FRACTIONAL CO2 TECHNOLOGY- INTIMA
Interest in women’s intimate wellness, including treating vulvar disease (inflammatory, ulcerative, and blistering disorders, as well as pigmentary changes and atrophy) and modifying the cosmetic appearance of the vulva (sagging skin, pigmentation, texture), is steadily increasing.1,2 Treatment for vulvar disease is intended to address the associated symptoms, including: itching; burning; painful sexual intercourse; thickened or thin skin on the vulva, and stinging or irritation.
1. Cihantimur B, Herold C. Genital beautification: a concept that offers more than reduction of the labia minora. Aesthetic Plast Surg. 2013;37(6):1128-33.
2. Schwartz RA. Benign vulvar lesions. At: http:// emedicine.medscape.com/article/264648- overview. Accessed Nov. 11, 2015.
Changes in genitourinary anatomy and physiology can adversely affect female sexual health and quality of life over a woman’s lifetime. Common medical conditions due to childbirth or age-related changes include Vaginal Relaxation Syndrome (VRS), Stress Urinary Incontinence (SUI), the Genitourinary Syndrome of Menopause and Vulvar and Vaginal Atrophy (VVA). Vaginal laxity, mild to moderate SUI and symptoms of increased dryness, itching, burning and dyspareunia result in discomfort and problems with intimacy and sexual satisfaction for many women.1,2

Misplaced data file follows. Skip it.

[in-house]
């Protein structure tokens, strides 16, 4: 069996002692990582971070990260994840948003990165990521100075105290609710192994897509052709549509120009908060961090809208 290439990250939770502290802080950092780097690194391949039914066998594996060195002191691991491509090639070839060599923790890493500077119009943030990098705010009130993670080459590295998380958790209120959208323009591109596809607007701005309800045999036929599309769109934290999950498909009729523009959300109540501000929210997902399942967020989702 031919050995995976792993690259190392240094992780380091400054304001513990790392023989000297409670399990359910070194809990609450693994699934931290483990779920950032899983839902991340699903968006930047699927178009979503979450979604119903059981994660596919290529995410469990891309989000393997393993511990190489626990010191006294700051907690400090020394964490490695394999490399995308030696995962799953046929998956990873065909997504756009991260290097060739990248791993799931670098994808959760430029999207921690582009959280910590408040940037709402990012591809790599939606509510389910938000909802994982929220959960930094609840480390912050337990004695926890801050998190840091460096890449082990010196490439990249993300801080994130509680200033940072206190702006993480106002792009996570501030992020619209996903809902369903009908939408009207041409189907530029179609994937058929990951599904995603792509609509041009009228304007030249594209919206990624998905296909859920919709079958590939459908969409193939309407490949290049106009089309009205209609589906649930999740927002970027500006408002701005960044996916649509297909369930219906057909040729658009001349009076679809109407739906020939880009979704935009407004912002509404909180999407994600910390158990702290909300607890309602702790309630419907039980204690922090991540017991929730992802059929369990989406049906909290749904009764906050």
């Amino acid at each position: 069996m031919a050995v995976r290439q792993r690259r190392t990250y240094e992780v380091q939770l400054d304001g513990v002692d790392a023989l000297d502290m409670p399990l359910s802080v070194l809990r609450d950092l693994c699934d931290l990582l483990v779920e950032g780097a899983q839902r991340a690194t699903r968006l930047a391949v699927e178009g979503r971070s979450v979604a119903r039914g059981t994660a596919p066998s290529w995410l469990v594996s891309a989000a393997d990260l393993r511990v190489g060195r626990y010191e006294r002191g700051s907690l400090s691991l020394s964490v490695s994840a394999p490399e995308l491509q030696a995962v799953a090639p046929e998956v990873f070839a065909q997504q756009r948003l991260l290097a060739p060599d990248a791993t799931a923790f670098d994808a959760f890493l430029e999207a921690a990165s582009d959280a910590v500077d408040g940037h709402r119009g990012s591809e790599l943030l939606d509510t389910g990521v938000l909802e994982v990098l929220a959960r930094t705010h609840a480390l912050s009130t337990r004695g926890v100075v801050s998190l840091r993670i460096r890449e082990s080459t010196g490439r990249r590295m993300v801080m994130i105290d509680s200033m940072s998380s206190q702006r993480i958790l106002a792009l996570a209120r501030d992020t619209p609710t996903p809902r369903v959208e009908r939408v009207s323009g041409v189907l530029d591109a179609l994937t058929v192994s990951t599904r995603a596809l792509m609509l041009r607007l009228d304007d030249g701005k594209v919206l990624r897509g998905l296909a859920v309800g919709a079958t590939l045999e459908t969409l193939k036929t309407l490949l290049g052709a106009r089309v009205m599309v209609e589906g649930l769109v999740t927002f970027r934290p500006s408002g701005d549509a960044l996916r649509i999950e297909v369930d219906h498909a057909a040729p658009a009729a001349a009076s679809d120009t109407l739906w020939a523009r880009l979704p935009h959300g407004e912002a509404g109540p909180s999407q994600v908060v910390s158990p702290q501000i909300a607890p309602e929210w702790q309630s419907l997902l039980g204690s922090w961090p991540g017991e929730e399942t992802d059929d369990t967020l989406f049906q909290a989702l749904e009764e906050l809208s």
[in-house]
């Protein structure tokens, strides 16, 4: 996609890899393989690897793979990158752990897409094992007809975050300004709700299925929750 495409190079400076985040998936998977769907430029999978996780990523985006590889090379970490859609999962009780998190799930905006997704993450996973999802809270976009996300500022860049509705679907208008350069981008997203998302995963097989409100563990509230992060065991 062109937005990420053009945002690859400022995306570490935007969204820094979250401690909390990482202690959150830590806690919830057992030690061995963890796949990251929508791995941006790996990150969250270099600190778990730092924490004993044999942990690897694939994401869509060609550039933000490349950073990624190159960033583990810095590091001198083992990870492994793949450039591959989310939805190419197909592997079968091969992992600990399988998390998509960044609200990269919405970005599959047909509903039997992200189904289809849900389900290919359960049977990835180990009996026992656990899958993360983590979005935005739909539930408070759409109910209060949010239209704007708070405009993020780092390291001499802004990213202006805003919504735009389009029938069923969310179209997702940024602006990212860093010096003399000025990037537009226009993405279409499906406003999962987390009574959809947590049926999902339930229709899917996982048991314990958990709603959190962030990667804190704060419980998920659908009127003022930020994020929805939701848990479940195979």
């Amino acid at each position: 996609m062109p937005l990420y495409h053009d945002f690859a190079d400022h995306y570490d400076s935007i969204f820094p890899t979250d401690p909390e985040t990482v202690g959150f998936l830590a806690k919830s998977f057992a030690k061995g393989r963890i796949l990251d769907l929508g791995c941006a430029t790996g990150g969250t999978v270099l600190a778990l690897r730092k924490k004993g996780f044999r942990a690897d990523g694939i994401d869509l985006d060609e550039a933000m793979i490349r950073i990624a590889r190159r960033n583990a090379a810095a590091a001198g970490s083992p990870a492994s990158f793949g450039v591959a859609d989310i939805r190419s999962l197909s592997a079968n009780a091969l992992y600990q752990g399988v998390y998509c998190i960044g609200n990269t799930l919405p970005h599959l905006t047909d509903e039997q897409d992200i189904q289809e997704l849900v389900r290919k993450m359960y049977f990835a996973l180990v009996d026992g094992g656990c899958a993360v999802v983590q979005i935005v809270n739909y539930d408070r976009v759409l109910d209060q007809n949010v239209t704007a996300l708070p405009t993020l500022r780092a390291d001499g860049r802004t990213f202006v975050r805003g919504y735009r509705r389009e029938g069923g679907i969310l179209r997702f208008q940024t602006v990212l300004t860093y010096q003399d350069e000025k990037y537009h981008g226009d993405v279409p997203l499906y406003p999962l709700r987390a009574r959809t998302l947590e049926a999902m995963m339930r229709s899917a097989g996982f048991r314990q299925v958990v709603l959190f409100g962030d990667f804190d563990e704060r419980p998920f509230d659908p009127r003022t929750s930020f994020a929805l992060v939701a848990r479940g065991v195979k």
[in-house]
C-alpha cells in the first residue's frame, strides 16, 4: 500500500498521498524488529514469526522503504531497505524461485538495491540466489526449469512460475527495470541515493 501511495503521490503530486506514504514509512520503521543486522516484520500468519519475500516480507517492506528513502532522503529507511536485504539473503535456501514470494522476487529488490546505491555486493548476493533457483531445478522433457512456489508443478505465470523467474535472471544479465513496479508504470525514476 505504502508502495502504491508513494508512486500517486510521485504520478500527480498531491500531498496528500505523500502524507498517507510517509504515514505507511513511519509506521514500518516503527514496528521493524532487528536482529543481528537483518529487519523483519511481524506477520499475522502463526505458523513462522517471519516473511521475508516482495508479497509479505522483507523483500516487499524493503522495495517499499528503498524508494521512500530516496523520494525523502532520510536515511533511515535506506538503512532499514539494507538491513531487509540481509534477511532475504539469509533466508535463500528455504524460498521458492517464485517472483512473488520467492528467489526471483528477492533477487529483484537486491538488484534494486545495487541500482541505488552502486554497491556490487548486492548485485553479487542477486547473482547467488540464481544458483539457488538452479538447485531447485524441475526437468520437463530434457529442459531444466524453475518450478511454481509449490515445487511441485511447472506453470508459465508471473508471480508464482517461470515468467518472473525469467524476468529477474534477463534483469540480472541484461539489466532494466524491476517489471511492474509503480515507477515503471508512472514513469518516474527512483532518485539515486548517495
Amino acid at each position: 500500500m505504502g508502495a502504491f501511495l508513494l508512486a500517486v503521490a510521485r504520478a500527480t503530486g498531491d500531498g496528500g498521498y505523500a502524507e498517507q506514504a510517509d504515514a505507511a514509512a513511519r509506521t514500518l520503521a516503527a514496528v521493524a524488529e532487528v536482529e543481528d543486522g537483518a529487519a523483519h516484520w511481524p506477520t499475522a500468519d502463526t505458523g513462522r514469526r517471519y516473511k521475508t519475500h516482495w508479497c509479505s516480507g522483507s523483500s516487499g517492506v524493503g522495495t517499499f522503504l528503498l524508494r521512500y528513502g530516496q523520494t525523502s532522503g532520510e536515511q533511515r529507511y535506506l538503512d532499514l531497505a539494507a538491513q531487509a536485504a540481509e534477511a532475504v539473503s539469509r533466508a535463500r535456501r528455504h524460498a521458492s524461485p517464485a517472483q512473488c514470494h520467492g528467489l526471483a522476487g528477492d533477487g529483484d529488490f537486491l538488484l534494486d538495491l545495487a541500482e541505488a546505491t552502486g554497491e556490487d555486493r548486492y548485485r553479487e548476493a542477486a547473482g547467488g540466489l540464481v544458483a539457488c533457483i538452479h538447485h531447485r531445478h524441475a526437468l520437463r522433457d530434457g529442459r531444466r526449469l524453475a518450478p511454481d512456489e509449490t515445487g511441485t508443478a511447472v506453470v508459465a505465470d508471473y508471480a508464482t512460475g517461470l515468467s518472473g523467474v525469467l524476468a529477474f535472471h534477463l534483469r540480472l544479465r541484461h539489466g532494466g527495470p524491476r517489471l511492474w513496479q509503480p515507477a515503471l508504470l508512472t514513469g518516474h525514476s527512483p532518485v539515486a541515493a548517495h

1. Palacios S, et al. Update on management of genitourinary syndrome of menopause: A practical guide. Maturitas (2015), http://dx.doi.org/10.1016/j.maturitas.2015.07.020
2. Pauls RN, et al. Vaginal laxity: a poorly understood quality of life problem; a survey of physician members of the International Urogynecological Association (IUGA). Int Urogynecol J. 2012. DOI 10.1007/ s00192-012-1757-4.